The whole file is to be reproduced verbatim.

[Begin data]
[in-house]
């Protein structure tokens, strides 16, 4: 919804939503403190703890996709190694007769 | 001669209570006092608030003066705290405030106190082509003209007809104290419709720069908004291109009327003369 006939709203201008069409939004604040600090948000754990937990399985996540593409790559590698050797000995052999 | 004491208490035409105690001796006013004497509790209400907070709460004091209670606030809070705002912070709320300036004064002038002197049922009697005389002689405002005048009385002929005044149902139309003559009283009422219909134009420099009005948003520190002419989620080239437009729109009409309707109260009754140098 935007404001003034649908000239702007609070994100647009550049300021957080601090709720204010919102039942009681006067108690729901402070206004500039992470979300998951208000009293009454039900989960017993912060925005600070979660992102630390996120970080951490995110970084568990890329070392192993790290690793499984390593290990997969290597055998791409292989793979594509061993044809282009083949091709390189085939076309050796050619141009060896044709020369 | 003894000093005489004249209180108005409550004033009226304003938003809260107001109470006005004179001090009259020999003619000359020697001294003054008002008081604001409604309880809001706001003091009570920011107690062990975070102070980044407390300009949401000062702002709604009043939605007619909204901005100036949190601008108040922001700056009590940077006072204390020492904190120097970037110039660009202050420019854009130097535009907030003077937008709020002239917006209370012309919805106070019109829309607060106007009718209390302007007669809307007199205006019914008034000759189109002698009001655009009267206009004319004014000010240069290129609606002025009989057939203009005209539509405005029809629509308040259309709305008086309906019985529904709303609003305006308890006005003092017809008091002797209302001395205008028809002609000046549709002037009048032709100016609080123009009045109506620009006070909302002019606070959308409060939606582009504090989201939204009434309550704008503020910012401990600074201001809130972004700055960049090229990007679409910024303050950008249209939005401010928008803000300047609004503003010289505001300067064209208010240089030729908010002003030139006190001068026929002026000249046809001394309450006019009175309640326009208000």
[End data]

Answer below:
[in-house]
């Protein structure tokens, strides 16, 4: 919804939503403190703890996709190694007769 | 001669209570006092608030003066705290405030106190082509003209007809104290419709720069908004291109009327003369 006939709203201008069409939004604040600090948000754990937990399985996540593409790559590698050797000995052999 | 004491208490035409105690001796006013004497509790209400907070709460004091209670606030809070705002912070709320300036004064002038002197049922009697005389002689405002005048009385002929005044149902139309003559009283009422219909134009420099009005948003520190002419989620080239437009729109009409309707109260009754140098 935007404001003034649908000239702007609070994100647009550049300021957080601090709720204010919102039942009681006067108690729901402070206004500039992470979300998951208000009293009454039900989960017993912060925005600070979660992102630390996120970080951490995110970084568990890329070392192993790290690793499984390593290990997969290597055998791409292989793979594509061993044809282009083949091709390189085939076309050796050619141009060896044709020369 | 003894000093005489004249209180108005409550004033009226304003938003809260107001109470006005004179001090009259020999003619000359020697001294003054008002008081604001409604309880809001706001003091009570920011107690062990975070102070980044407390300009949401000062702002709604009043939605007619909204901005100036949190601008108040922001700056009590940077006072204390020492904190120097970037110039660009202050420019854009130097535009907030003077937008709020002239917006209370012309919805106070019109829309607060106007009718209390302007007669809307007199205006019914008034000759189109002698009001655009009267206009004319004014000010240069290129609606002025009989057939203009005209539509405005029809629509308040259309709305008086309906019985529904709303609003305006308890006005003092017809008091002797209302001395205008028809002609000046549709002037009048032709100016609080123009009045109506620009006070909302002019606070959308409060939606582009504090989201939204009434309550704008503020910012401990600074201001809130972004700055960049090229990007679409910024303050950008249209939005401010928008803000300047609004503003010289505001300067064209208010240089030729908010002003030139006190001068026929002026000249046809001394309450006019009175309640326009208000």